• Ways to reduce cost
– Reduce the need for
eliminating tar, ash, and
– Adding hydrogen to
reduce cost by
EPA Issued Draft Rules for RFS on
• Corn ethanol has a requirement for a 20%
reduction, but the average industry
technology ranged from +5% to -16%, so
corn would not meet the rule under the draft
• However, all existing plants are
grandfathered, so there is little real world
impact of that finding.
• The draft reg will be subjected to peer review.
EPA Issued Draft Rules for RFS on
• Cellulose based biofuels must meet a 60%
GHG reduction standard in the RFS.
• EPA found that switchgrass ethanol reduced
GHG 124 to 128 percent. Miscanthus would
be similar or better.
• EPA found that corn stover ethanol reduced
GHG from 115 to 116 percent.
• Bottom line is all second generation
feedstocks meet the RFS when producing
ethanol and likely hydrocarbons as well.
Second Generation Economic and
Interaction among all these factors
• There is currently an import tariff on ethanol
of 54 cents per gallon plus 2.5% of value,
which yields a total tariff of about 59
• The current corn ethanol subsidy is 45 cents,
considerably lower than the import tariff.
• The cellulose subsidy is $1.01.
• The tariff is not independent of the subsidies
or the RFS.
• Currently we have E10 and E85 ethanol
blends, but E85 is miniscule, so most ethanol
is consumed as E10 or a lower blend.
• At that blending %, our max consumption is
12-12.5 billion gallons. If the blending %
stays at 10, then we cannot exceed that level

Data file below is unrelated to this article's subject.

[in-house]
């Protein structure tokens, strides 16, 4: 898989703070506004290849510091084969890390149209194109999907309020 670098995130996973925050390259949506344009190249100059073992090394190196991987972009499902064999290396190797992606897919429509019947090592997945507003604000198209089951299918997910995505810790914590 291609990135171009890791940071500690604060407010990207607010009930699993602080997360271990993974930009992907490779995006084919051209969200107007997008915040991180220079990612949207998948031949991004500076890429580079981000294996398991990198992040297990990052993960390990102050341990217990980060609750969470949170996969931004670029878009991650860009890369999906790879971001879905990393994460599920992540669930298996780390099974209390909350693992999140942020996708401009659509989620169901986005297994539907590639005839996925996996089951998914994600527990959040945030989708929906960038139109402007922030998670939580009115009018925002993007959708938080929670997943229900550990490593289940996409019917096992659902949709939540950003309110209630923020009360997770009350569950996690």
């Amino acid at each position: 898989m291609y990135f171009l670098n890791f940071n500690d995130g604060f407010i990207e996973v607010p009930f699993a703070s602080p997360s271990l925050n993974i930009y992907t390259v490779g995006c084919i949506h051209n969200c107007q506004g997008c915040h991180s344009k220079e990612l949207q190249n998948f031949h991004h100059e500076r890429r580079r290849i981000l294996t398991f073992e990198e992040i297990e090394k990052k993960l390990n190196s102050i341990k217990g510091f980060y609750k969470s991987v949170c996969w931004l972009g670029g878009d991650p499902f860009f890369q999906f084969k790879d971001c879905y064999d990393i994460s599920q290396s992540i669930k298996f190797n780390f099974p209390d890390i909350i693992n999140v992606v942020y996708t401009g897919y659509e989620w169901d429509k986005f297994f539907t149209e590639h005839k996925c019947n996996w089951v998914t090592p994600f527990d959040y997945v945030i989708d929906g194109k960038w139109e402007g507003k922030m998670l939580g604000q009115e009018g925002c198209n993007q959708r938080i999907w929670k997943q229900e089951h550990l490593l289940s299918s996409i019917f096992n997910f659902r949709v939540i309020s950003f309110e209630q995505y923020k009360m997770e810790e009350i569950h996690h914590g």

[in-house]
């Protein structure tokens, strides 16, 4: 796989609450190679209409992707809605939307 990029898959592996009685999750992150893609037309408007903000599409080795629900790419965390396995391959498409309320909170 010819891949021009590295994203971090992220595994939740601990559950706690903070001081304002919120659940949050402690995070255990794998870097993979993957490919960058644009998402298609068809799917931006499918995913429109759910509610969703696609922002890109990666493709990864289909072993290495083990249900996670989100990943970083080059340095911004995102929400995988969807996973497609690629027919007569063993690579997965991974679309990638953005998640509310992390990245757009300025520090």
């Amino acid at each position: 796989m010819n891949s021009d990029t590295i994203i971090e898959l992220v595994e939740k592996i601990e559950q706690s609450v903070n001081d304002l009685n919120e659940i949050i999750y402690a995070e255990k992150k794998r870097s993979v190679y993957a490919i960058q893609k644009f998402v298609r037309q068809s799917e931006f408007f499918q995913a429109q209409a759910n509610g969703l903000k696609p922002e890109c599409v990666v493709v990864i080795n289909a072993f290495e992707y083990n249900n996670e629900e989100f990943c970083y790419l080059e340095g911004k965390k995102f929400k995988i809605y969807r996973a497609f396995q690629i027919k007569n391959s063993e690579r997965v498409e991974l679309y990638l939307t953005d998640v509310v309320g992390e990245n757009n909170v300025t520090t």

of ethanol from any source.
• This limit would eliminate the bioochemical
pathway or any 2nd generation process that
produced ethanol as its output.
Impacts of Blending Wall on Cellulose
• So long as corn ethanol is less expensive to
produce than cellulosic ethanol, which is
likely to be the case, even for the long term,
there is no room for cellulosic ethanol. Corn
ethanol would supply the quantity needed up
to the wall.
If blenders needed to meet a cellulose RFS, it
is not clear what they would do. Fuel blenders
can buy cellulose biofuel RINs for the max of
$0.25 or ($3.00 – RBOB), in lieu of blending.
Blend Wall Impacts
• Suppose corn ethanol is $1.75, RBOB is $2, and
cellulose ethanol is $3.
• Blenders can buy a cellulose RIN for $1, and use
corn ethanol at $1.75 for a total cost of $2.75,
instead of buying cellulose ethanol for $3.
• What blenders would do depends on these three
prices plus other market conditions.
• It is likely that the blend wall would impede
investment in cellulose ethanol. Even if the blend
limit is raised to 15%, there is not much room for
Cellulose RFS Issues
• The European RFS is based on energy
content. The target is 10% of the energy
content of liquid fuels by 2020.
• The U.S. RFS is volumetric with, at present,
all biofuels getting the same RFS credit
regardless of their energy content.
• Since ethanol has lower energy content than
bio-gasoline or bio-diesel, equal volumetric
credit favors ethanol over bio-hydrocarbons.